Dermabrasion is a method of smoothing the skin through surgical removal of the top layers of the skin. It’s commonly used for treating scarring of the skin caused by accidents, previous surgery, or other factors, or to reduce the appearance of fine wrinkles. Sometimes, dermabrasion is also used to remove precancerous growths from the skin. Dermaplaning is a related and very similar method, commonly used to treat deep acne scars; for the purposes of this page, it’s a type of dermabrasion. Dermabrasion can make the skin appear smoother and more vibrant.
If you’re choosing dermabrasion, make sure you’re choosing it because you really want it, not to please someone else or to fit an imagined ideal. No one else can make the choice for you; it’s your body, and you’re in charge of it. After you do your research and understand the procedure, if you believe that dermabrasion is right for you, then proceed. To help you in your decision-making process, we have some information about the risks and benefits of having a dermabrasion at Dermabrasion: Risks and Benefits.
Please note that this page is for informational purposes only, and is not a substitute for qualified, individualized medical advice. You should discuss your potential elective surgery with your own doctor(s), including your primary care physician and the surgeon who will perform your surgery if you decide to proceed.
How it’s done
The procedure is usually done under local anesthesia with a sedative. This means that you’ll receive oral or intravenous medication that makes you drowsy and relaxed, and shots of local anesthetic that numb your face; you usually won’t remember the procedure. In severe cases, it may be performed under general anesthesia, meaning you’ll be completely “out” for the procedure.
After the anesthesia takes effect, the dermabrasion will begin. The surgeon uses a tool to scrape away the outer layer of skin. This may be a rough wire brush, or a motorized tool with a burr containing fine diamond particles. In dermaplaning, it’s a tool called a dermatome, which works a little like an electric razor; it has a blade that oscillates back and forth to remove very thin layers of skin. The surgeon will move whichever tool is being used around the area that is being treated, gradually removing skin. This continues until the level has been reached where the skin surrounding the scar or wrinkle is even with the deepest part of the scar or wrinkle, or until the deepest safe level has been reached, at which point the surgeon has to stop removing skin.
When dermabrasion is complete, ointment may be used to cover the skin. A dressing is then placed on the skin, which may be wet or dry. Your surgeon will choose what type of dressing to use and whether or not to use ointment based on what he or she believes will best help your skin to heal.
Preparing for the procedure
Choosing your surgeon
When choosing a surgeon, you want a highly-trained professional with experience in this type of surgery. A member of the American Society of Plastic Surgeons has received at least six years of surgical training after medical school, with three of those specifically in plastic surgery. Look for the designation “ASPS” after the surgeon’s name. Also, choose a surgeon with whom you feel comfortable and safe, and who listens to you and tries to understand your goals. If you have friends who’ve had cosmetic surgery, and you like their results, ask for a referral. While cost may be a consideration, don’t allow this to override more important factors in your decision. Your safety and the quality of your results are worth a little extra spending.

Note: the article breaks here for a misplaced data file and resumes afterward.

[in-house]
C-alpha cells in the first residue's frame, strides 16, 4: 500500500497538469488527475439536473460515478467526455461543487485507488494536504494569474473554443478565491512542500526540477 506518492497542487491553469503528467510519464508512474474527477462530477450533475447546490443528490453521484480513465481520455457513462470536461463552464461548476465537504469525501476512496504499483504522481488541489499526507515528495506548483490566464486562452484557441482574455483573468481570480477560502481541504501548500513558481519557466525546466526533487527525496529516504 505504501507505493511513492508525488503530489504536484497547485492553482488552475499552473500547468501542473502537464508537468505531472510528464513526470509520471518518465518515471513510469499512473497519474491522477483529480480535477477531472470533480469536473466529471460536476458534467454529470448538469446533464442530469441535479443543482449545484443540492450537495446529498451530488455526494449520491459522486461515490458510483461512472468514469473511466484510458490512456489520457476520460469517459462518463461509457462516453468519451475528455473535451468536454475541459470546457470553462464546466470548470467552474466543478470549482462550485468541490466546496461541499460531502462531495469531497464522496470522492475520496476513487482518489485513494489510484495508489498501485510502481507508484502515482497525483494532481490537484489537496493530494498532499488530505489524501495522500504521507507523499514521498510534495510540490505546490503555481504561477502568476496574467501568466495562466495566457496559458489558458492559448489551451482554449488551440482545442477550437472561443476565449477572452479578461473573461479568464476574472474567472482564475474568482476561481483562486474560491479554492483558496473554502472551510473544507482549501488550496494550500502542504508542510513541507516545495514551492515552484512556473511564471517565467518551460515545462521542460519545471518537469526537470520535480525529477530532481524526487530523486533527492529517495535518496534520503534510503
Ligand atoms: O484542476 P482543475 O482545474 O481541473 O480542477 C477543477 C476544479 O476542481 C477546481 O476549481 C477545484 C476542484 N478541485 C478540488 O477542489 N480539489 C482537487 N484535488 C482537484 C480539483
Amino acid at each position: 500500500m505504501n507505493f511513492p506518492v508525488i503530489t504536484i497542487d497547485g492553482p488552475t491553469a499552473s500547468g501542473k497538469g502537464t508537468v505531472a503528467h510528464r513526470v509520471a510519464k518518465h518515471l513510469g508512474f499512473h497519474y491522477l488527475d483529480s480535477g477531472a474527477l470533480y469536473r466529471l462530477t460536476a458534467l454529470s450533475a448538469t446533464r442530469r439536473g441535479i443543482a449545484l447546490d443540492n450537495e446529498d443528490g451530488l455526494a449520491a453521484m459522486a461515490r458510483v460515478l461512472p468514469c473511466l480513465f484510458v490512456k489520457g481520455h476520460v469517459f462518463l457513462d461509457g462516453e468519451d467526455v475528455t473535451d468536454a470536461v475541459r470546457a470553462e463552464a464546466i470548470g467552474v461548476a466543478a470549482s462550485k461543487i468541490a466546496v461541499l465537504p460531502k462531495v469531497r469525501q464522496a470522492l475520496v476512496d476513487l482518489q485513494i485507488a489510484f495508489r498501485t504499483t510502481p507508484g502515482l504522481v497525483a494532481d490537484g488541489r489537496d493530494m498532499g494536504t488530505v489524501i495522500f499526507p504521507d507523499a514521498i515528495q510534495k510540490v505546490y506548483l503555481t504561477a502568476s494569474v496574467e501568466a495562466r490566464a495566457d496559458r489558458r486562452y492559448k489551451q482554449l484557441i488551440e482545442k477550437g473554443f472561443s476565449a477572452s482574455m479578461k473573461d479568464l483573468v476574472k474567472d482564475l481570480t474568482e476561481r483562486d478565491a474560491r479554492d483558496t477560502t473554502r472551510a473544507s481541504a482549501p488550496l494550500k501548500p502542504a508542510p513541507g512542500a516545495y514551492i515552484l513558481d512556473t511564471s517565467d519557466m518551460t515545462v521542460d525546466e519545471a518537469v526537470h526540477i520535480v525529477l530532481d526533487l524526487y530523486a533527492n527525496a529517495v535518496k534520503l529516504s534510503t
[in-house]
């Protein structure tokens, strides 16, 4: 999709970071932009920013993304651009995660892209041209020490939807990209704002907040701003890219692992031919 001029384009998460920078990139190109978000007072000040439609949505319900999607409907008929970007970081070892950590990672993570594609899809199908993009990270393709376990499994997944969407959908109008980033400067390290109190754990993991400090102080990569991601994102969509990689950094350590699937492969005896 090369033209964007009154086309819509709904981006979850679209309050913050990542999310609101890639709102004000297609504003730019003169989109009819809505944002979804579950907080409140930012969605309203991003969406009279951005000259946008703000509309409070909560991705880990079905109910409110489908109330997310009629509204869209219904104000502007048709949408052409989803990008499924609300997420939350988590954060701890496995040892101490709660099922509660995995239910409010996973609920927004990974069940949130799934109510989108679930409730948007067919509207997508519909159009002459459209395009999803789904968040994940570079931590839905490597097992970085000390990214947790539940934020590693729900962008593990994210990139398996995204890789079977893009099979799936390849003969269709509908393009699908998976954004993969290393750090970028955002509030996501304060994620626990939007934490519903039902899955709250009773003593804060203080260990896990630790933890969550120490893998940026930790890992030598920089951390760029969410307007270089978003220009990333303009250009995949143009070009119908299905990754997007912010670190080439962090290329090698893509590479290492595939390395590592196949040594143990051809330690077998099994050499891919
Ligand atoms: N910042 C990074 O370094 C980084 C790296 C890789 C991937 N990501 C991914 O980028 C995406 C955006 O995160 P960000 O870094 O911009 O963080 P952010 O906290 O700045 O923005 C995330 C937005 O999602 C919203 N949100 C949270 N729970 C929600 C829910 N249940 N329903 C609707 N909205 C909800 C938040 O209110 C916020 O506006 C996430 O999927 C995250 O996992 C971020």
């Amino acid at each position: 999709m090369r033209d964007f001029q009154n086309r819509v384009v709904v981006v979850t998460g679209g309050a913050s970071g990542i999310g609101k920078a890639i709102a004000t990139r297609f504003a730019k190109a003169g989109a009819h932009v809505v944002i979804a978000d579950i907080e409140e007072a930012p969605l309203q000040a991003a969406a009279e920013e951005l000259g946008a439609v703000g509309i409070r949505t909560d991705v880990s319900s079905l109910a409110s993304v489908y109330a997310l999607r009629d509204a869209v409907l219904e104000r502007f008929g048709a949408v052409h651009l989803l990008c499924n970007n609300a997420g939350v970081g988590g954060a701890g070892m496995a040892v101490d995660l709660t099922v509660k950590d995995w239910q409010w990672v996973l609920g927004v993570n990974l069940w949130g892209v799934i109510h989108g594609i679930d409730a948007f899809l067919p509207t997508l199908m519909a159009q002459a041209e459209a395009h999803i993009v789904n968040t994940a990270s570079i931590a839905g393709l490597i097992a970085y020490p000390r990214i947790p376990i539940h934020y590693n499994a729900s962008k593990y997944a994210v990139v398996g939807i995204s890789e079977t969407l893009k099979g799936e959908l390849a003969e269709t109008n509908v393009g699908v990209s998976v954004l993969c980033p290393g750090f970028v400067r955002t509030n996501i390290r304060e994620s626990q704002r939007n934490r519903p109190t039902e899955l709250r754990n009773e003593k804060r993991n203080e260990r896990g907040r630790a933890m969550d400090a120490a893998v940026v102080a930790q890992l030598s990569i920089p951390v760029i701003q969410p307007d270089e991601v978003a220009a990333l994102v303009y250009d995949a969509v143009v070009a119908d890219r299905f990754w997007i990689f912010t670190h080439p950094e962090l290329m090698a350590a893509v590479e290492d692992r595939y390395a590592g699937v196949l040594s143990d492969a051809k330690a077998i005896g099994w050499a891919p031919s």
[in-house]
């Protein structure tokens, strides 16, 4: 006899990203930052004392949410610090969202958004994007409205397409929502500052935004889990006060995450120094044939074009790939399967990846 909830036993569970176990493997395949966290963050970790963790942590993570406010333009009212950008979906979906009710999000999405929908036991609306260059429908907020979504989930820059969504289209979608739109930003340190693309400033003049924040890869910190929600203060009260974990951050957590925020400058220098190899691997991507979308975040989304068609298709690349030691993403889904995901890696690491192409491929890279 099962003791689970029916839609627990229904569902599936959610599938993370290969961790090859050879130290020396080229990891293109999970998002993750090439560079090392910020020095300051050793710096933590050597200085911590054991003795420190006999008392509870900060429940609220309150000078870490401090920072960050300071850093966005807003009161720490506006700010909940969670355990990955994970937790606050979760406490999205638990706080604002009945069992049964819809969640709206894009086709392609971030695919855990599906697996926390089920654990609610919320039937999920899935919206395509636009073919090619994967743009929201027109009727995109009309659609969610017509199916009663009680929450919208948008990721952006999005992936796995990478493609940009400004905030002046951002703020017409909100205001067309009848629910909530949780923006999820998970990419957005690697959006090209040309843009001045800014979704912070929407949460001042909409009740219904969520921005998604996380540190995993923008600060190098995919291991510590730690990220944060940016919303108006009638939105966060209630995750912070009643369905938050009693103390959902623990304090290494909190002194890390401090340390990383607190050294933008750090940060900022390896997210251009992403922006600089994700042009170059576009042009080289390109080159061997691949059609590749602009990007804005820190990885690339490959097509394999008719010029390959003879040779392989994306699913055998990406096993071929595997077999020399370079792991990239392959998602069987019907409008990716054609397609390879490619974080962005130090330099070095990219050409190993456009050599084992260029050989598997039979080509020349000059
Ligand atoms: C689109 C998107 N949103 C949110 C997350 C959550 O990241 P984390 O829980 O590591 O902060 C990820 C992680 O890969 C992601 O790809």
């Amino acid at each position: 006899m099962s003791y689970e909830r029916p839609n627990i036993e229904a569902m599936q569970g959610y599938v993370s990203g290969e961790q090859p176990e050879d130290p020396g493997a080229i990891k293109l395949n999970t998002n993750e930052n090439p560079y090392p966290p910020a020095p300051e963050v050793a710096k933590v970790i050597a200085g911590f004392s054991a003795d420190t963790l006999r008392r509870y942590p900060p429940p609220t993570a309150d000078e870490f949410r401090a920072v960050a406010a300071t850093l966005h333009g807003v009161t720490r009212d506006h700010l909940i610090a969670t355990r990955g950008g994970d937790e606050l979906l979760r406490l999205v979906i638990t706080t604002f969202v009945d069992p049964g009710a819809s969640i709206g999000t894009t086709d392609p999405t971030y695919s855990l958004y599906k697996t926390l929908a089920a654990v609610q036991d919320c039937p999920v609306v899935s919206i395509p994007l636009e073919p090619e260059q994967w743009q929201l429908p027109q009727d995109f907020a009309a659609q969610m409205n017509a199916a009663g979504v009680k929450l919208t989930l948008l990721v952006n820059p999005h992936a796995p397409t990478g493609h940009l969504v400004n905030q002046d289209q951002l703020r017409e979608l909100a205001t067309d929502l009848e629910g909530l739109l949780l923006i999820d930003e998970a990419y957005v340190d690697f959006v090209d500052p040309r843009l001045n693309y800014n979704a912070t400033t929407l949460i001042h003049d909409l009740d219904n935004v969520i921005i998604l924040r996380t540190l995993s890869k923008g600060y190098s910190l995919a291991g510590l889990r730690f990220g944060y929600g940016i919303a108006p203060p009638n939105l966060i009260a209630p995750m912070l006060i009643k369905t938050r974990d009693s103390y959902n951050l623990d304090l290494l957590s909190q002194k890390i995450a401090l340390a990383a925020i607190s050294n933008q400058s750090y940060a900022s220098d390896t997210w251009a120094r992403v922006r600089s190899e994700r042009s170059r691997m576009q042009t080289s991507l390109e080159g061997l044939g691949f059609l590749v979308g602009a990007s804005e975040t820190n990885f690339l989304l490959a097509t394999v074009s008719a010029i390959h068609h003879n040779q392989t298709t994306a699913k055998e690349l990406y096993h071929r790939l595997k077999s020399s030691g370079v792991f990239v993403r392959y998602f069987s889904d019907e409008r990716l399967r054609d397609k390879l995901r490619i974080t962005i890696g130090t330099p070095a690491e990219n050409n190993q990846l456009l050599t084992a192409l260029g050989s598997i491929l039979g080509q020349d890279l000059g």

For more help in your search for a plastic surgeon, visit our How to Find the Best Facial Plastic Surgeon page. At Doctor Review, you can also search providers for patient reviews to help you find the very best.
Getting ready for surgery
You will have at least one appointment with your surgeon before surgery. You’ll have the chance to discuss your goals with your surgeon in detail, to communicate what aesthetic result you’re aiming for.
The day before your surgery, you should eat and drink enough healthy food and water, and get enough sleep the night before. You will need to stop eating 8 to 12 hours before your surgery. If you smoke, you should stop for at least 24 hours before the surgery. If you take daily medications to prevent blood clots, such as aspirin, you will likely be asked to stop those for 24 to 48 hours before the surgery (proceed as directed by your doctor, and don’t stop any medication without talking to your doctor first).
You will stay at the surgical center in the recovery room for several hours following surgery, for the anesthesia to wear off. Then you’ll be discharged to your home. You’ll need to plan to spend at least the rest of the day recovering at home, as the sedatives will make you drowsy.
Your skin will feel and look irritated after surgery. It will be red and swollen, and may feel itchy or slightly painful. Depending on the type of dressing that was used, the skin may scab over in the days following the procedure. The scab will later fall off, revealing new pink skin underneath. It will be at least a few days before you can shave the skin again; your surgeon will tell you when this is safe. You should make sure to change the dressings as directed by your surgeon.
It may be up to two weeks before you’re ready to return to work, and four to six weeks before you can return to any sports activity in which your face may be bumped or submerged in pool water. You will need to be particularly careful about sun protection until your skin has fully repigmented, which can take several months or even up to a year. It’s very important to take care of your facial skin during the healing period! If you don’t, then the skin may not heal properly from the dermabrasion, leading to skin irregularities and further scarring.